Turkey will postpone a military operation against Syrian Kurdish fighters in northeast Syria, President Tayyip Erdogan said on Friday as he “cautiously” welcomed a U.S. decision to withdraw its troops in the area.
The surprise announcement from U.S. President Donald Trump this week that Washington would withdraw its roughly 2,000 troops has felled a pillar of American policy in the Middle East. Critics say Trump’s move will make it harder to find a diplomatic solution to Syria’s seven-year-old civil war.
For Turkey, the step removes a source of friction with the United States. Erdogan has long castigated his NATO ally over its support of Syrian Kurdish YPG fighters against Islamic State. Turkey considers the YPG a terrorist group and an offshoot of the armed Kurdistan Workers’ Party (PKK), fighting for Kurdish autonomy across the border on Turkish soil.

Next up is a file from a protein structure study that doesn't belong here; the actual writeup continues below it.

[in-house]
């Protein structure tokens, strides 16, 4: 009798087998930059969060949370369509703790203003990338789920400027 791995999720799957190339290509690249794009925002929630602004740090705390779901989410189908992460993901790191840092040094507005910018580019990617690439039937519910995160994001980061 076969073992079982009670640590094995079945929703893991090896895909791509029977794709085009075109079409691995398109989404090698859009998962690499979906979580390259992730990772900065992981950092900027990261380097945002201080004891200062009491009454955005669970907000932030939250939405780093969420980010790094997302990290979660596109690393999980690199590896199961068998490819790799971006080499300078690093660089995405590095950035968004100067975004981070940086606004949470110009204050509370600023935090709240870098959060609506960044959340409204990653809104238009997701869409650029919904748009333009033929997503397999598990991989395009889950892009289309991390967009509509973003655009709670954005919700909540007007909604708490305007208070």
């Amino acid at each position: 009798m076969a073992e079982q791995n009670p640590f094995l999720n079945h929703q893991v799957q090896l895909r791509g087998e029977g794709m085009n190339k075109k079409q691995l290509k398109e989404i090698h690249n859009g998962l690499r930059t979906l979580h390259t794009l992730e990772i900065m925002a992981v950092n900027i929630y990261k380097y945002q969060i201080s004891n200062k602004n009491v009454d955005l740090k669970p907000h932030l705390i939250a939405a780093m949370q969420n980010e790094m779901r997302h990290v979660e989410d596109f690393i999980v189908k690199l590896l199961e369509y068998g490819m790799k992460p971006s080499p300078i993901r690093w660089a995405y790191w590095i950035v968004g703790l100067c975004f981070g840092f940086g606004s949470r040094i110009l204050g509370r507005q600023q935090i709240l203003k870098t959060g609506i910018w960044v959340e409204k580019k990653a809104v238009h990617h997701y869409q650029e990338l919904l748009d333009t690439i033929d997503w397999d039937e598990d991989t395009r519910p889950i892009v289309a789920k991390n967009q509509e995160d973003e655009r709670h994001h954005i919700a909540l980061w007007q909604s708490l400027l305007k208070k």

Erdogan announced plans last week to start an operation east of the Euphrates River in northern Syria to oust the YPG from the area that it largely controls. This week, he said the campaign could come at any moment. But on Friday, he cited Washington’s move and a talk with Trump as reasons to wait.
“We had decided last week to launch a military incursion… east of the Euphrates river,” he said in a speech in Istanbul. “Our phone call with President Trump, along with contacts between our diplomats and security officials and statements by the United States, have led us to wait a little longer.
“We have postponed our military operation against the east of the Euphrates river until we see on the ground the result of America’s decision to withdraw from Syria.”
The Turkish president said, however, that this was not an “open-ended waiting period”.
Turkey has repeatedly voiced frustration over what it says is the slow implementation of a deal with Washington to pull YPG fighters out of Manbij, a town in mainly Arab territory west of the Euphrates in northern Syria.